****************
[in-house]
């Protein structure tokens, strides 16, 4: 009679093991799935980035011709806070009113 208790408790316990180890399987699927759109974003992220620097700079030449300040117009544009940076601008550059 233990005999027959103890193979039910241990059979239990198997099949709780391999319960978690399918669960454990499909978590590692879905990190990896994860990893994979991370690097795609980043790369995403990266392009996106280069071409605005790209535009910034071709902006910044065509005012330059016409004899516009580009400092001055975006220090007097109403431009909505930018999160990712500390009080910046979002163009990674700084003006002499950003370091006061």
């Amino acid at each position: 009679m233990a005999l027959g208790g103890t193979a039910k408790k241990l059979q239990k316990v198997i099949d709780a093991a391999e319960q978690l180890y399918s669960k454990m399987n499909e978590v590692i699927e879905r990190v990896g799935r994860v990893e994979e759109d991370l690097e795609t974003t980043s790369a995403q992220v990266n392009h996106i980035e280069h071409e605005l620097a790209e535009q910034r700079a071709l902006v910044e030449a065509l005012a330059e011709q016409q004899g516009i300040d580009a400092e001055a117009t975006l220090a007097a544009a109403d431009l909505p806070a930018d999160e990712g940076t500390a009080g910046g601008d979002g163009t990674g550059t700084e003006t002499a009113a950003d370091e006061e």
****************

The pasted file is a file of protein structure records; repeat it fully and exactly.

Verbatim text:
[in-house]
């Protein structure tokens, strides 16, 4: 009679093991799935980035011709806070009113 208790408790316990180890399987699927759109974003992220620097700079030449300040117009544009940076601008550059 233990005999027959103890193979039910241990059979239990198997099949709780391999319960978690399918669960454990499909978590590692879905990190990896994860990893994979991370690097795609980043790369995403990266392009996106280069071409605005790209535009910034071709902006910044065509005012330059016409004899516009580009400092001055975006220090007097109403431009909505930018999160990712500390009080910046979002163009990674700084003006002499950003370091006061």
């Amino acid at each position: 009679m233990a005999l027959g208790g103890t193979a039910k408790k241990l059979q239990k316990v198997i099949d709780a093991a391999e319960q978690l180890y399918s669960k454990m399987n499909e978590v590692i699927e879905r990190v990896g799935r994860v990893e994979e759109d991370l690097e795609t974003t980043s790369a995403q992220v990266n392009h996106i980035e280069h071409e605005l620097a790209e535009q910034r700079a071709l902006v910044e030449a065509l005012a330059e011709q016409q004899g516009i300040d580009a400092e001055a117009t975006l220090a007097a544009a109403d431009l909505p806070a930018d999160e990712g940076t500390a009080g910046g601008d979002g163009t990674g550059t700084e003006t002499a009113a950003d370091e006061e």